Cheveyo-Arma: As much as I love Lael Rosek, I was going through a difficult time in my life–one of transition. I’d experienced an unexpected turn in my career and was in the process of healing from this. Lansa was an outlet to work through those feelings of isolation and uncertainty. Like me at this time, she began as a character who had challenges with releasing control and opening up to others. This affected her relationship with her husband and her ability to connect with others. She worked so hard at building walls to protect herself that she ended up exhausted and more lonely than ever. Many of my feelings about my situation at the time were reflected in her journey. Through writing for her, I was able to process what had happened and to see it with clearer eyes.

Nilsen: Helm is one of the hardest roles to write for, not only do you need to be clear in your ships manoeuvrers but you also need your sims to entertain and get the crew safely to where they need to be. What’s your guidance for new Helm officers?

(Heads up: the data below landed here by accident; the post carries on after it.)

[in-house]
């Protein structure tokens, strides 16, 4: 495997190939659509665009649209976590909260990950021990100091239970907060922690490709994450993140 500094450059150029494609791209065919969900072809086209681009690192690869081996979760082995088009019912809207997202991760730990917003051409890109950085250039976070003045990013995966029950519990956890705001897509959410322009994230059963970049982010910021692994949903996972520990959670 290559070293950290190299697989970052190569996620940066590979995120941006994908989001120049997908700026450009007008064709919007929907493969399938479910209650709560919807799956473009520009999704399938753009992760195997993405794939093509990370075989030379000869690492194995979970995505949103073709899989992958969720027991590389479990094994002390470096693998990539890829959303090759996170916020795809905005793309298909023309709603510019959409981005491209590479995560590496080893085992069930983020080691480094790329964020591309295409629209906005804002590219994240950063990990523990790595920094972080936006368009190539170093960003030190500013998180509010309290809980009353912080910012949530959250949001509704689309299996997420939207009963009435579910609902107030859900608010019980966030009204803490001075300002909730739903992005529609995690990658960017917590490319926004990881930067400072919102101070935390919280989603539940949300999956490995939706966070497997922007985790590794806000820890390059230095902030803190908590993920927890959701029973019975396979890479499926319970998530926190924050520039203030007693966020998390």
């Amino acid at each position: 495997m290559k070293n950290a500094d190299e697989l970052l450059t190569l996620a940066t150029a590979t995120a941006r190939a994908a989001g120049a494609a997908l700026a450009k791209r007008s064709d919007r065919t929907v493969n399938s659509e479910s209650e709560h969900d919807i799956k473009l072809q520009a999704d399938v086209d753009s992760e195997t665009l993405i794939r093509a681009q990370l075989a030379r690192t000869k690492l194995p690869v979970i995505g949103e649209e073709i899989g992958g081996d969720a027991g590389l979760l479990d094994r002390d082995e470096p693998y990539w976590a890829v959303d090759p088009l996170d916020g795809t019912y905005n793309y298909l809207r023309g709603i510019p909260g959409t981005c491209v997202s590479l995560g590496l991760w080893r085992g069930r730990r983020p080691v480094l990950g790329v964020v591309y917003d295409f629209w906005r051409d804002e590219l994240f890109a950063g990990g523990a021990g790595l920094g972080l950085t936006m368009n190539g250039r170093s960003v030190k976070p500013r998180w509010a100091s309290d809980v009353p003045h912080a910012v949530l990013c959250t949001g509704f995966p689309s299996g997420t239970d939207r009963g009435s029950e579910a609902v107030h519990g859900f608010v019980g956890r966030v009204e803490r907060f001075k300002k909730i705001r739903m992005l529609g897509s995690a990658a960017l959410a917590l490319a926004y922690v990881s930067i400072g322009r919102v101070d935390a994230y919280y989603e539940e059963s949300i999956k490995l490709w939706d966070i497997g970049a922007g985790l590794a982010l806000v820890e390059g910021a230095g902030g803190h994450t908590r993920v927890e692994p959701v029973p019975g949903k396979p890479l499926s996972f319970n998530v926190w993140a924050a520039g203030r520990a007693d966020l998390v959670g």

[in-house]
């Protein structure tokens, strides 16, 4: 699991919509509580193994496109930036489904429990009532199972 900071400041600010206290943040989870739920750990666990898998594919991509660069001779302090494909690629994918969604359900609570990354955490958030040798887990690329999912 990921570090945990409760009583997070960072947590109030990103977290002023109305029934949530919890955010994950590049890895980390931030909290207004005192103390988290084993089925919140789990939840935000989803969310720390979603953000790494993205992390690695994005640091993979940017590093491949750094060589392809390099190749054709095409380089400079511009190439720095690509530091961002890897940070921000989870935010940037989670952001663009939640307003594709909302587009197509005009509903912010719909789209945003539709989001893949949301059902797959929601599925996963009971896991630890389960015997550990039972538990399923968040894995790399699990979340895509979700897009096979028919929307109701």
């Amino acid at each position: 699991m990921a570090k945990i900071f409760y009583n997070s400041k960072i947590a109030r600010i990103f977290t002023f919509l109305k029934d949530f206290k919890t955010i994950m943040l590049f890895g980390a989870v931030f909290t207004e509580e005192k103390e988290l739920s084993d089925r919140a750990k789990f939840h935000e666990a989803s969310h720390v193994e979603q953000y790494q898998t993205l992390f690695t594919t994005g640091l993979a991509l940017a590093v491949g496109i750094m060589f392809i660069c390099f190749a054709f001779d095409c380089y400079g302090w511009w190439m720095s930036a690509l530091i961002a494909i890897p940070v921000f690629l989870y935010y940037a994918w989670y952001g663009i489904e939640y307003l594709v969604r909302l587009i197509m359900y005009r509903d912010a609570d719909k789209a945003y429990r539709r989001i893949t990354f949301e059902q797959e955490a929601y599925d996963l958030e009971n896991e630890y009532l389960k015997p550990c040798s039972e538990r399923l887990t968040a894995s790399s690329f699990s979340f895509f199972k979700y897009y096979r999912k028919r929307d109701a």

Cheveyo-Arma: So many people believe that Helm is all about flying. However, its so much more than “go here at this speed”. Through the Helm officers eyes, readers can visualize the sensations of the ship or craft moving through space, the inertia of gravity gluing you to your seat. Another piece that anyone who hasn’t written for Helm doesn’t realize is that these writers can notice things about a situation which can add to the story just like any other writer. I encourage anyone writing for Helm: don’t be afraid to toss in a plot twist. The key with any duty post is to give other writers something to respond to. You don’t have to be a Science officer to write your character detecting something on sensors and seeking confirmation from the Science station. Last but not least, any duty post has a basic knowledge of most other duty posts and can offer insights beyond just recommended warp or impulse speeds and course corrections. Helm officers shouldn’t be afraid to offer opinions and thoughts regarding other areas that relate to the ship’s systems.

Nilsen: And on the other side of the coin, what should helm officers avoid?